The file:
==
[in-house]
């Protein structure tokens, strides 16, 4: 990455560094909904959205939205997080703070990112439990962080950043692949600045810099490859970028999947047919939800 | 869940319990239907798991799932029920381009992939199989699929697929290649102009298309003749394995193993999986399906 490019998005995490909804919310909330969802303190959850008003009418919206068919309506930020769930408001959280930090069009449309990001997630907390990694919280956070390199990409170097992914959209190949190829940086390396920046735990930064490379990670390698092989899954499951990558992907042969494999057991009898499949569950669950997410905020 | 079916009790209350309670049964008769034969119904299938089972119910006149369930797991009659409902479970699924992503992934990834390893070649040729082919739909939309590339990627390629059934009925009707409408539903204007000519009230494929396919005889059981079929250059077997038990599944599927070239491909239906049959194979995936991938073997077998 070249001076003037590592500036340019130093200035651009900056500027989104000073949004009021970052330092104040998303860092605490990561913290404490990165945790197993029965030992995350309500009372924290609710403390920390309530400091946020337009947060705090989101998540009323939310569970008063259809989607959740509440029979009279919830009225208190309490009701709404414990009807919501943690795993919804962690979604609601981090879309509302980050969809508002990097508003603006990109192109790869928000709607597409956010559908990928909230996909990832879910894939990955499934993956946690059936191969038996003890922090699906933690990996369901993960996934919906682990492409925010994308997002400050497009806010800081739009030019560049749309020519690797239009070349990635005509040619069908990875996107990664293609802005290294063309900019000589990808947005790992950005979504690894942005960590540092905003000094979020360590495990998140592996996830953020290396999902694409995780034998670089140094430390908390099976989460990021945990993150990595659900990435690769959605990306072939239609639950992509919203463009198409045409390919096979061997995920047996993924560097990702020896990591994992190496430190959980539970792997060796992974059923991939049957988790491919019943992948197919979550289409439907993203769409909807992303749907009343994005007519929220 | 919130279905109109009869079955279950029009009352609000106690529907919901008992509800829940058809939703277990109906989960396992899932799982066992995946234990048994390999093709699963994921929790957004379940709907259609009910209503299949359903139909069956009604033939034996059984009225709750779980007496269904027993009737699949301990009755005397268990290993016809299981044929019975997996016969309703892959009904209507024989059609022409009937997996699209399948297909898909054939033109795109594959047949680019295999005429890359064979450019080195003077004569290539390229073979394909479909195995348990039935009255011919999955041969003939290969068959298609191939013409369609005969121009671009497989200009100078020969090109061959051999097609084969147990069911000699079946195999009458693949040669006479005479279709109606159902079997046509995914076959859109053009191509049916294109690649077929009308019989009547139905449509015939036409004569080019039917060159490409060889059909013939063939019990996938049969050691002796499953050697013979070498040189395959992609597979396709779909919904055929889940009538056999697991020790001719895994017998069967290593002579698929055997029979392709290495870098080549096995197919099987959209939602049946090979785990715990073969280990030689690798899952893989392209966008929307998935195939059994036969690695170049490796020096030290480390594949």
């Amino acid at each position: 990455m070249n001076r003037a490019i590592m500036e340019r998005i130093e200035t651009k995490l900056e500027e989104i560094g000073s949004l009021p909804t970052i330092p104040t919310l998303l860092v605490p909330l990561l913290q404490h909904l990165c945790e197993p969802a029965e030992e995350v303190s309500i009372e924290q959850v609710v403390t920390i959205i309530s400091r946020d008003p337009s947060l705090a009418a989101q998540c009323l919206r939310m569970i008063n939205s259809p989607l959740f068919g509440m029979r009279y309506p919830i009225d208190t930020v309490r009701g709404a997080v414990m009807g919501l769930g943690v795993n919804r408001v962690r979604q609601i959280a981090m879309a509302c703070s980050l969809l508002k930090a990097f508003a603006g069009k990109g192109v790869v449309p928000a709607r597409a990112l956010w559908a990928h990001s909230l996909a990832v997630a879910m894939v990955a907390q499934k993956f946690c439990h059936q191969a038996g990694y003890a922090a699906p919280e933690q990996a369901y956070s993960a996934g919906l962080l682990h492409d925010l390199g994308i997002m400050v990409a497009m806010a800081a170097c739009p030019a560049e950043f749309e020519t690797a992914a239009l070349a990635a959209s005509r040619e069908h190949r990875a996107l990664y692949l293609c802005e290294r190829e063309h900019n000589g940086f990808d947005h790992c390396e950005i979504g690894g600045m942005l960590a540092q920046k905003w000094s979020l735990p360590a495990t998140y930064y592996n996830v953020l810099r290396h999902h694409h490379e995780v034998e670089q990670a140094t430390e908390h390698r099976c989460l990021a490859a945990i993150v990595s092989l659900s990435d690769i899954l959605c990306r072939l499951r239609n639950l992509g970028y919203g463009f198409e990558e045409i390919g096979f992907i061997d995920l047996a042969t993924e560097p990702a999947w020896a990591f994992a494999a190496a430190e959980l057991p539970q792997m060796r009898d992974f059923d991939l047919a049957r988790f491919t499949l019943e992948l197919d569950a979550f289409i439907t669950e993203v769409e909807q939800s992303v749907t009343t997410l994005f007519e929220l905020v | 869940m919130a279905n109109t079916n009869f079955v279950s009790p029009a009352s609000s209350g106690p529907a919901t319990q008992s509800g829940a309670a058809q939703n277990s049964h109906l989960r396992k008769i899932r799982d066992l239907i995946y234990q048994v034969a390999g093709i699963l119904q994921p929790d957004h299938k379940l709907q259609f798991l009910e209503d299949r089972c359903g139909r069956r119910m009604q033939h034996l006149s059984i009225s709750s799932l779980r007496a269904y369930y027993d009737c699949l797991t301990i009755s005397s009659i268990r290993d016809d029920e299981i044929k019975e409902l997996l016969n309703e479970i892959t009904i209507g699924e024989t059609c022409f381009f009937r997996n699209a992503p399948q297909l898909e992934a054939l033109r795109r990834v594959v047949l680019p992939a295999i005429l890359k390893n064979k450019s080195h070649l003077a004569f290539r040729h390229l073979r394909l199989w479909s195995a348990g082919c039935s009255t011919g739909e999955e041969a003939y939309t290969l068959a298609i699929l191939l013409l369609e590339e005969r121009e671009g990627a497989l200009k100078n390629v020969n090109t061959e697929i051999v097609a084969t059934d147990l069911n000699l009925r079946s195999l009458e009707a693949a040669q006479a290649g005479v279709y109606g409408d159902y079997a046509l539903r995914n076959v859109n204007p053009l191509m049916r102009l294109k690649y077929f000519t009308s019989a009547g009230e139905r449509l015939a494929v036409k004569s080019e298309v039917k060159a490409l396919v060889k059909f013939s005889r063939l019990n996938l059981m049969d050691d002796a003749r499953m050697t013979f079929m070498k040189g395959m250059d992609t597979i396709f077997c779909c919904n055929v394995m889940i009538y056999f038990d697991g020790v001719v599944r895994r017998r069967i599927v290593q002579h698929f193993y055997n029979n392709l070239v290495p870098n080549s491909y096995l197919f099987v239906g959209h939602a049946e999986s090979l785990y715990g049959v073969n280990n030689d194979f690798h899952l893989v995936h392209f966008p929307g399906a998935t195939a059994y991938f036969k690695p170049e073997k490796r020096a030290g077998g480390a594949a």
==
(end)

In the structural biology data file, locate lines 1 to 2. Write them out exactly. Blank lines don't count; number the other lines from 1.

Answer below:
[in-house]
């Protein structure tokens, strides 16, 4: 990455560094909904959205939205997080703070990112439990962080950043692949600045810099490859970028999947047919939800 | 869940319990239907798991799932029920381009992939199989699929697929290649102009298309003749394995193993999986399906 490019998005995490909804919310909330969802303190959850008003009418919206068919309506930020769930408001959280930090069009449309990001997630907390990694919280956070390199990409170097992914959209190949190829940086390396920046735990930064490379990670390698092989899954499951990558992907042969494999057991009898499949569950669950997410905020 | 079916009790209350309670049964008769034969119904299938089972119910006149369930797991009659409902479970699924992503992934990834390893070649040729082919739909939309590339990627390629059934009925009707409408539903204007000519009230494929396919005889059981079929250059077997038990599944599927070239491909239906049959194979995936991938073997077998 070249001076003037590592500036340019130093200035651009900056500027989104000073949004009021970052330092104040998303860092605490990561913290404490990165945790197993029965030992995350309500009372924290609710403390920390309530400091946020337009947060705090989101998540009323939310569970008063259809989607959740509440029979009279919830009225208190309490009701709404414990009807919501943690795993919804962690979604609601981090879309509302980050969809508002990097508003603006990109192109790869928000709607597409956010559908990928909230996909990832879910894939990955499934993956946690059936191969038996003890922090699906933690990996369901993960996934919906682990492409925010994308997002400050497009806010800081739009030019560049749309020519690797239009070349990635005509040619069908990875996107990664293609802005290294063309900019000589990808947005790992950005979504690894942005960590540092905003000094979020360590495990998140592996996830953020290396999902694409995780034998670089140094430390908390099976989460990021945990993150990595659900990435690769959605990306072939239609639950992509919203463009198409045409390919096979061997995920047996993924560097990702020896990591994992190496430190959980539970792997060796992974059923991939049957988790491919019943992948197919979550289409439907993203769409909807992303749907009343994005007519929220 | 919130279905109109009869079955279950029009009352609000106690529907919901008992509800829940058809939703277990109906989960396992899932799982066992995946234990048994390999093709699963994921929790957004379940709907259609009910209503299949359903139909069956009604033939034996059984009225709750779980007496269904027993009737699949301990009755005397268990290993016809299981044929019975997996016969309703892959009904209507024989059609022409009937997996699209399948297909898909054939033109795109594959047949680019295999005429890359064979450019080195003077004569290539390229073979394909479909195995348990039935009255011919999955041969003939290969068959298609191939013409369609005969121009671009497989200009100078020969090109061959051999097609084969147990069911000699079946195999009458693949040669006479005479279709109606159902079997046509995914076959859109053009191509049916294109690649077929009308019989009547139905449509015939036409004569080019039917060159490409060889059909013939063939019990996938049969050691002796499953050697013979070498040189395959992609597979396709779909919904055929889940009538056999697991020790001719895994017998069967290593002579698929055997029979392709290495870098080549096995197919099987959209939602049946090979785990715990073969280990030689690798899952893989392209966008929307998935195939059994036969690695170049490796020096030290480390594949």